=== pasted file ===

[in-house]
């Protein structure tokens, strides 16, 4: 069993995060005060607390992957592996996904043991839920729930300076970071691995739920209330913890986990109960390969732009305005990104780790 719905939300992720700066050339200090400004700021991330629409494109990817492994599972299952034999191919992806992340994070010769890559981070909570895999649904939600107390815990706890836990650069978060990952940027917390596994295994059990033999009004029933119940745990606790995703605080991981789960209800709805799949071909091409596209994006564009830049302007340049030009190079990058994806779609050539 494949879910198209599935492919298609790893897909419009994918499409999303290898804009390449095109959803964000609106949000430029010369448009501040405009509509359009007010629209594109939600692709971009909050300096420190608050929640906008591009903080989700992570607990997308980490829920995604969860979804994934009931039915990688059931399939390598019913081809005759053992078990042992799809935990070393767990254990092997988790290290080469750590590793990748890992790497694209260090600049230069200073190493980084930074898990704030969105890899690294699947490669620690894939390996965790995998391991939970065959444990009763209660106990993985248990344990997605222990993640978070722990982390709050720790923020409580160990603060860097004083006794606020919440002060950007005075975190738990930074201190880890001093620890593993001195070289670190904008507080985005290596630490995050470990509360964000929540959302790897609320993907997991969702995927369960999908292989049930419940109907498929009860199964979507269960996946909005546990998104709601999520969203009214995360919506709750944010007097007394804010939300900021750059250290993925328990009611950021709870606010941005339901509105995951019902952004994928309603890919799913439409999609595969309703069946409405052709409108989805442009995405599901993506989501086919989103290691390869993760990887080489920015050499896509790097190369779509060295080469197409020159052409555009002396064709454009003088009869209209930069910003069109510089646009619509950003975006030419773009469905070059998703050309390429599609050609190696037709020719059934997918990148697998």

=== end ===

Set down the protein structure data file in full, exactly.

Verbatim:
[in-house]
């Protein structure tokens, strides 16, 4: 069993995060005060607390992957592996996904043991839920729930300076970071691995739920209330913890986990109960390969732009305005990104780790 719905939300992720700066050339200090400004700021991330629409494109990817492994599972299952034999191919992806992340994070010769890559981070909570895999649904939600107390815990706890836990650069978060990952940027917390596994295994059990033999009004029933119940745990606790995703605080991981789960209800709805799949071909091409596209994006564009830049302007340049030009190079990058994806779609050539 494949879910198209599935492919298609790893897909419009994918499409999303290898804009390449095109959803964000609106949000430029010369448009501040405009509509359009007010629209594109939600692709971009909050300096420190608050929640906008591009903080989700992570607990997308980490829920995604969860979804994934009931039915990688059931399939390598019913081809005759053992078990042992799809935990070393767990254990092997988790290290080469750590590793990748890992790497694209260090600049230069200073190493980084930074898990704030969105890899690294699947490669620690894939390996965790995998391991939970065959444990009763209660106990993985248990344990997605222990993640978070722990982390709050720790923020409580160990603060860097004083006794606020919440002060950007005075975190738990930074201190880890001093620890593993001195070289670190904008507080985005290596630490995050470990509360964000929540959302790897609320993907997991969702995927369960999908292989049930419940109907498929009860199964979507269960996946909005546990998104709601999520969203009214995360919506709750944010007097007394804010939300900021750059250290993925328990009611950021709870606010941005339901509105995951019902952004994928309603890919799913439409999609595969309703069946409405052709409108989805442009995405599901993506989501086919989103290691390869993760990887080489920015050499896509790097190369779509060295080469197409020159052409555009002396064709454009003088009869209209930069910003069109510089646009619509950003975006030419773009469905070059998703050309390429599609050609190696037709020719059934997918990148697998």